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Ginger-glazed barbecued pork neck with chrysanthemum salad

Australian Gourmet Traveller recipe for ginger-glazed barbecued pork neck with chrysanthemum salad.

By Lisa Featherby
  • Serves 6 - 8
  • 30 mins preparation
  • 1 hr cooking plus brining and resting
Ginger-glazed barbecued pork neck with chrysanthemum salad
Ginger-glazed barbecued pork neck with chrysanthemum salad

Begin this recipe a day ahead to brine the pork.

Ingredients

  • 1 boned pork neck free-range (1.6kg-1.8kg)
Brine
  • 325 gm sea salt
  • 250 gm caster sugar
  • 10 black peppercorns
  • 6 coriander seeds
  • 1 star anise
Ginger glaze
  • 185 gm brown sugar
  • 80 ml (1/3 cup) light soy sauce
  • 80 ml (1/3 cup) brown rice wine vinegar
  • 30 gm ginger, coarsely chopped, then pounded with a mortar and pestle to a fine paste
  • 4 garlic cloves, crushed
Chrysanthemum salad
  • 60 ml (¼ cup) brown rice wine vinegar
  • 2½ tbsp light soy sauce
  • 1 tbsp tahini
  • 1 tbsp grapeseed oil
  • 1 tsp sesame oil
  • 3 cups (loosely packed) chrysanthemum leaves (see note)

Method

Main
  • 1
    To brine pork, combine ingredients and 1.75 litres of water in a saucepan and bring to a simmer, stirring to dissolve salt and sugar. Set aside to cool completely, then refrigerate to chill (2 hours). Place pork in a non-reactive container and pour over brine to completely submerge meat. Cover and refrigerate for 6 hours or overnight.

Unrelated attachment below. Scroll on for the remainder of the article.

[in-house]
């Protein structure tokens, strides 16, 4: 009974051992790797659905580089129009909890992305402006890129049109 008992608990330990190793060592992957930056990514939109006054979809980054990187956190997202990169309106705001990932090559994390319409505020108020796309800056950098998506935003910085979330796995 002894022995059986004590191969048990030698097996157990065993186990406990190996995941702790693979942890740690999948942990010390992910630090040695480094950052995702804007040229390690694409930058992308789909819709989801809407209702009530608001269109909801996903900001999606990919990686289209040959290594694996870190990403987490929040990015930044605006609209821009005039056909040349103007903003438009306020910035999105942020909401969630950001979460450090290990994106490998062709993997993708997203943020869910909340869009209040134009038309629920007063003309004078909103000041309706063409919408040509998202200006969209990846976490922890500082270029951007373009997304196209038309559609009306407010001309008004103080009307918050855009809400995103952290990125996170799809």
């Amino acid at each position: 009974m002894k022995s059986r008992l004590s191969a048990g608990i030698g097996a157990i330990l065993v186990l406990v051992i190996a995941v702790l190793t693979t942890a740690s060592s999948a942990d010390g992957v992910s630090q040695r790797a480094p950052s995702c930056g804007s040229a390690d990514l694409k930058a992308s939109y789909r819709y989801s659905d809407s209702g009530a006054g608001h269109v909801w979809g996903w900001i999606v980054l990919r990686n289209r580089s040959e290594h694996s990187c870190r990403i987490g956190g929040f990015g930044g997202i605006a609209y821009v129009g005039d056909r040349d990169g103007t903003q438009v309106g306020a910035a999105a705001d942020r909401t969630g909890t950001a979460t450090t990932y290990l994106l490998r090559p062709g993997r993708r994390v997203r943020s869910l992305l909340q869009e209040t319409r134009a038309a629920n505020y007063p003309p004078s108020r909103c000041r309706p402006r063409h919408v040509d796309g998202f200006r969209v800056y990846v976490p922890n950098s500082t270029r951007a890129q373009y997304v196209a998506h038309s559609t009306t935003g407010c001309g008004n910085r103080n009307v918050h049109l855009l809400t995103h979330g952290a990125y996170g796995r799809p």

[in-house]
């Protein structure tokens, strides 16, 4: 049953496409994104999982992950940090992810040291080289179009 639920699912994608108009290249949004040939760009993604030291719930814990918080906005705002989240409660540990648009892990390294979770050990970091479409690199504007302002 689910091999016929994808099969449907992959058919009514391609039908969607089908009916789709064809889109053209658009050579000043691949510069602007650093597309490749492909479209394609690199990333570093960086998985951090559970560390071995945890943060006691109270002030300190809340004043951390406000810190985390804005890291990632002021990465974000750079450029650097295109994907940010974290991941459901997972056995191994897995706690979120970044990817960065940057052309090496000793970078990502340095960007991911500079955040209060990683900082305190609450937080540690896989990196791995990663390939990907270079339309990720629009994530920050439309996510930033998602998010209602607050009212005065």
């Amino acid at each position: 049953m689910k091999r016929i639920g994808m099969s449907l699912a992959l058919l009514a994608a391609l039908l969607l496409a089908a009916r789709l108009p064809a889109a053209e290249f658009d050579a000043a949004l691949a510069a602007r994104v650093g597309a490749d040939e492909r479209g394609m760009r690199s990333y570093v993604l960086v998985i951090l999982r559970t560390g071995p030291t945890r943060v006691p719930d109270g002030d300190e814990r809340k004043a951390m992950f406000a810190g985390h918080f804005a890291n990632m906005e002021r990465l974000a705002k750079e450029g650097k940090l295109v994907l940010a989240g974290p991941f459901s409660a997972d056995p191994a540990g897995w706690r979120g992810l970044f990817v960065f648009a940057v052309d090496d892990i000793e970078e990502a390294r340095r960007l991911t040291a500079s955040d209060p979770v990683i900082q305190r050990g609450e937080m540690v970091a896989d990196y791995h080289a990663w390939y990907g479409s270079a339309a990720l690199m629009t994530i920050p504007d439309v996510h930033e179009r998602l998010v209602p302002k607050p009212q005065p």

• 2
    Set up a barbecue for indirect grilling (see note) over medium heat. For ginger glaze, combine ingredients in a bowl and stir to dissolve sugar. Remove pork from brine and rinse, then pat dry with paper towels. Grill pork indirectly with the lid closed, turning occasionally and lightly brushing with glaze during the last 30 minutes of cooking, until the glaze is deep golden-brown and sticky and a meat thermometer reads 65C, or a metal skewer inserted for 20 seconds feels hot when touched to your lip (50 minutes to 1 hour). Set aside to rest (15 minutes).
  • 3
    For chrysanthemum salad, whisk ingredients except chrysanthemum leaves in a large bowl, and season to taste. Add leaves, toss to coat and serve with pork.

Notes

Note Chrysanthemum leaves, also known as tong ho, are available from Asian grocers. For indirect grilling, arrange hot coals around the outside of the barbecue so the heat isn't directly under the meat.
Drink Suggestion: A heady, exotically perfumed viognier. Drink suggestion by Max Allen